Mortgage volume grows, but lenders struggle to scale costs
Higher costs dampened mortgage lenders' profitability, outweighing near-term gains in origination volume and per-loan revenue during the third quarter.
Independent mortgage bankers and mortgage subsidiaries of chartered banks averaged a net gain of $929 on originations during the quarter. This was down from $1,122 in the second quarter, according to the Mortgage Bankers Association.
Average company originations during the period rose slightly to $569 million from $526 million in the second quarter of 2017.
"Despite rising average production volume, production expenses grew to $8,060 per loan — the second highest level reported since the inception of our study in the third quarter of 2008," said Marina Walsh, MBA's vice president of industry analysis, in a press release.
"Production revenues remained relatively flat, with a minimal uptick in per-loan production revenues resulting from higher loan balance," she added.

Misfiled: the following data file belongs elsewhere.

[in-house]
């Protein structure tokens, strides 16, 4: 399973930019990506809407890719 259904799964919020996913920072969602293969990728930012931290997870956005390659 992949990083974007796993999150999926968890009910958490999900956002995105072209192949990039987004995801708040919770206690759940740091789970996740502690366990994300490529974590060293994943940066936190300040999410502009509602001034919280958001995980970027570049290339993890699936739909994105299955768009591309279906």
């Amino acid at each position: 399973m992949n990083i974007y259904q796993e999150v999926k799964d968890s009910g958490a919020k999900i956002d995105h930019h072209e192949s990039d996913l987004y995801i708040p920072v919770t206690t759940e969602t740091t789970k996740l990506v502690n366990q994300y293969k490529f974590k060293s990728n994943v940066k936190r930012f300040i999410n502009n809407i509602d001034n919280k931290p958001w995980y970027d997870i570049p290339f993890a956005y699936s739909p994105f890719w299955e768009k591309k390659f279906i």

Total production revenue increased to $8,990 per loan from $8,896 in the second quarter. During the third quarter a year ago, production revenue averaged $8,742 per loan.
Loan production expenses overall jumped nearly 4% to $8,060 per unit, from $7,774 in the second quarter. Expenses include commissions, compensation, occupancy, and equipment, as well as other production expenses and corporate allocations.
Those costs also were higher than they were during the third quarter last year, when lenders spent $6,969 to originate a loan. Lenders' expenses peaked in the first quarter of last year when they were $8,887 per loan.
The net gain per loan is weaker than it was during the third quarter a year ago, when the average per-loan profit was $1,773.
Profitability is under more pressure this year due to the market's shift toward purchase loans, which are more expensive to produce.